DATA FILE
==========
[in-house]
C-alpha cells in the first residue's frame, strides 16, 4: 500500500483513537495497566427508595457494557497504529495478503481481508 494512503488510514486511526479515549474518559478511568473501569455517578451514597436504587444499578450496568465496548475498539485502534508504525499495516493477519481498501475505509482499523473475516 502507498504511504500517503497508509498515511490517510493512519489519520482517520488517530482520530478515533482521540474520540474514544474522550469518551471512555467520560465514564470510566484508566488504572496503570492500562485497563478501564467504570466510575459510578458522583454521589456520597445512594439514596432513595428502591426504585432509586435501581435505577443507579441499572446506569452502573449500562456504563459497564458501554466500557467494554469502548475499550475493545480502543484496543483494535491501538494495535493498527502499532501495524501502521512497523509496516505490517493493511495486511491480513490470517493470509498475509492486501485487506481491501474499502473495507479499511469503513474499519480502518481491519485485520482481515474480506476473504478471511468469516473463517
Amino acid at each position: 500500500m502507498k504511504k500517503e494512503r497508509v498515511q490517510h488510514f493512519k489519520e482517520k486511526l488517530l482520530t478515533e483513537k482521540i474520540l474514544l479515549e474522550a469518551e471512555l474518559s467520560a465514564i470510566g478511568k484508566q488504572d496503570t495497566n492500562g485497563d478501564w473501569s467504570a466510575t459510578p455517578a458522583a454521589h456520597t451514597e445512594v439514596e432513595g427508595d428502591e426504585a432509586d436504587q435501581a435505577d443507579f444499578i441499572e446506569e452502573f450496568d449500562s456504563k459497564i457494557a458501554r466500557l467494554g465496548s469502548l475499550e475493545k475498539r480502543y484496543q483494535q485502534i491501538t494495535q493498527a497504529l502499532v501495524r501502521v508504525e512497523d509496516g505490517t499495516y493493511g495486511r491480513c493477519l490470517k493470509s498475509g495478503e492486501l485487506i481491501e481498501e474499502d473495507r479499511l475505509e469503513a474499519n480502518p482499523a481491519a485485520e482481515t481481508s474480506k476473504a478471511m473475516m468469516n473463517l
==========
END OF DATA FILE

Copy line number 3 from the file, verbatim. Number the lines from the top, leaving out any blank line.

Amino acid at each position: 500500500m502507498k504511504k500517503e494512503r497508509v498515511q490517510h488510514f493512519k489519520e482517520k486511526l488517530l482520530t478515533e483513537k482521540i474520540l474514544l479515549e474522550a469518551e471512555l474518559s467520560a465514564i470510566g478511568k484508566q488504572d496503570t495497566n492500562g485497563d478501564w473501569s467504570a466510575t459510578p455517578a458522583a454521589h456520597t451514597e445512594v439514596e432513595g427508595d428502591e426504585a432509586d436504587q435501581a435505577d443507579f444499578i441499572e446506569e452502573f450496568d449500562s456504563k459497564i457494557a458501554r466500557l467494554g465496548s469502548l475499550e475493545k475498539r480502543y484496543q483494535q485502534i491501538t494495535q493498527a497504529l502499532v501495524r501502521v508504525e512497523d509496516g505490517t499495516y493493511g495486511r491480513c493477519l490470517k493470509s498475509g495478503e492486501l485487506i481491501e481498501e474499502d473495507r479499511l475505509e469503513a474499519n480502518p482499523a481491519a485485520e482481515t481481508s474480506k476473504a478471511m473475516m468469516n473463517l